Nigerian Consumers Don’t Trust Local Products – Nair | Independent Newspapers Limited
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Nigerian Consumers Don’t Trust Local Products – Nair

Posted: Nov 22, 2015 at 9:35 am   /   by   /   comments (0)

Chief Vijay Nair is the Chief Operating Officer of Cormart Nigeria Limited. He highlights the opportunities in Nigeria’s fast-growing Information Technology sub-sector in this interview.

What is your assessment of the manufacturing sector in view of current economic realities?

This is my 25th year in Nigeria and I would say we are now passing through a tunnel and we are not seeing any light; this is the worst time I have come across. However, I believe that this is also a wake-up call for our countrymen that we have to start producing our own goods. We have to be self-learned instead of just importing and selling.

Nigeria today, I would say, is just a collection of traders – everybody is trading. If you ask my colleagues what their wives do, they will say trading; whether it is in goods, household items or other food items. Everybody seems to be involved in one form of trade or the other. There is no value addition unless we manufacture goods.

Let me give you an example – the Indian economy was closed in 1990 and all the local manufacturers were given a lot of support by the government to get their acts right. They had a big domestic market just like Nigeria and they were forced to manufacture and sell to their countrymen and no other country was allowed to bring in goods. But at a certain stage, when they believed that the manufacturers were now strong, they removed the barriers. The moment that was done, international plants stated coming in and all inferior products died.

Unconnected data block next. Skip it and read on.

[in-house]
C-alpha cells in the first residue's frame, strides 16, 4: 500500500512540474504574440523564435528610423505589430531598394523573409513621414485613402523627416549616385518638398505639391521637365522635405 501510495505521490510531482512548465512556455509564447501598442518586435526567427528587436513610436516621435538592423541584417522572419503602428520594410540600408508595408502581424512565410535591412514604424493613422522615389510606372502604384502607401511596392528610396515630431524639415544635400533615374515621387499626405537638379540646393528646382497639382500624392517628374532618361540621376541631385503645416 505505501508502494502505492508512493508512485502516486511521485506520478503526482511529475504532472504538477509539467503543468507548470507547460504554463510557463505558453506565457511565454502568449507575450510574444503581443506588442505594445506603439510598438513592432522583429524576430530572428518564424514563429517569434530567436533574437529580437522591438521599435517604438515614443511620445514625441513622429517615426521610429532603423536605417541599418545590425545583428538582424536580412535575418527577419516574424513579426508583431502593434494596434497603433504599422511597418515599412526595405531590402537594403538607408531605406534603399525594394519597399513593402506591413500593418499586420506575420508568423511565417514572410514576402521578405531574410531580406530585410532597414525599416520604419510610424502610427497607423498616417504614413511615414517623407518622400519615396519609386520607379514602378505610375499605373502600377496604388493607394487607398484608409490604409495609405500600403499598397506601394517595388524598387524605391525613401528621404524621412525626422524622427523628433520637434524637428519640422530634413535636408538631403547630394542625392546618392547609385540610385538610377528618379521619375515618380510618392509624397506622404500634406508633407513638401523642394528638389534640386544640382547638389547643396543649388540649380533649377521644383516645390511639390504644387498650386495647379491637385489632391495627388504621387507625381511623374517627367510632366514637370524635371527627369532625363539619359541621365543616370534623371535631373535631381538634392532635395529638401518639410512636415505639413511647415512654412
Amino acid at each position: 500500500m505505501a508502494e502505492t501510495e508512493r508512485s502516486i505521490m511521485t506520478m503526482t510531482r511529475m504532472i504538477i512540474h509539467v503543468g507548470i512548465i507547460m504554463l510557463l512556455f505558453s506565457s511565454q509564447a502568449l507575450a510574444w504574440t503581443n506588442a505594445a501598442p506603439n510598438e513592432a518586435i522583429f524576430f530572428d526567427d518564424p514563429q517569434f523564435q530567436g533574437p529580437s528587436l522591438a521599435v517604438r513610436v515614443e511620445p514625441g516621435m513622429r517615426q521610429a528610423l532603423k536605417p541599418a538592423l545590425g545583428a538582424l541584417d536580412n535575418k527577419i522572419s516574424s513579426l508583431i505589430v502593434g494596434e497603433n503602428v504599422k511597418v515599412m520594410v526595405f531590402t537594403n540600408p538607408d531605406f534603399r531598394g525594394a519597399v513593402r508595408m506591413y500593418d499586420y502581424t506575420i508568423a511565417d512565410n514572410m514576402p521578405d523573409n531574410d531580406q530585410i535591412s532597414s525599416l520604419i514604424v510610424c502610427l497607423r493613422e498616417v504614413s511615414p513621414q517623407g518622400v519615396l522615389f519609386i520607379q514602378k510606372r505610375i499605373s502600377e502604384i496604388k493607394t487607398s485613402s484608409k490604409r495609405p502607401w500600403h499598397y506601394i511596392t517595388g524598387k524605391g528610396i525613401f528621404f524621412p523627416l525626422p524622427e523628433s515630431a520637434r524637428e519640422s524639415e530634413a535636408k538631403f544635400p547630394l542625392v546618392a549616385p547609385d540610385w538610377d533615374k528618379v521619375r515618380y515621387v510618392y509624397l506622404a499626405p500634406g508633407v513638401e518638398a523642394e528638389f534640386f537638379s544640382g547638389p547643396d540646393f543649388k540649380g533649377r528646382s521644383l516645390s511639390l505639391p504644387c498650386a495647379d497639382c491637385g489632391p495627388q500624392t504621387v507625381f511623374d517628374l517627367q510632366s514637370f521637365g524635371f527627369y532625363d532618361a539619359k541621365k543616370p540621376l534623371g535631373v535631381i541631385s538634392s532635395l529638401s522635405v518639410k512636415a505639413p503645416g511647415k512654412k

First, the customer gains and secondly, partnerships grow. Coca-Cola was in Nigeria at that time but in India there was no Coca-Cola. So they came in and started buying Indian companies which meant that external technology mixed with local technology and things improved a great deal. With the international plants coming in, the prices went down.

I think Nigeria should do the same thing but then with the WTO, it is not possible. So maybe they will have to raise the values.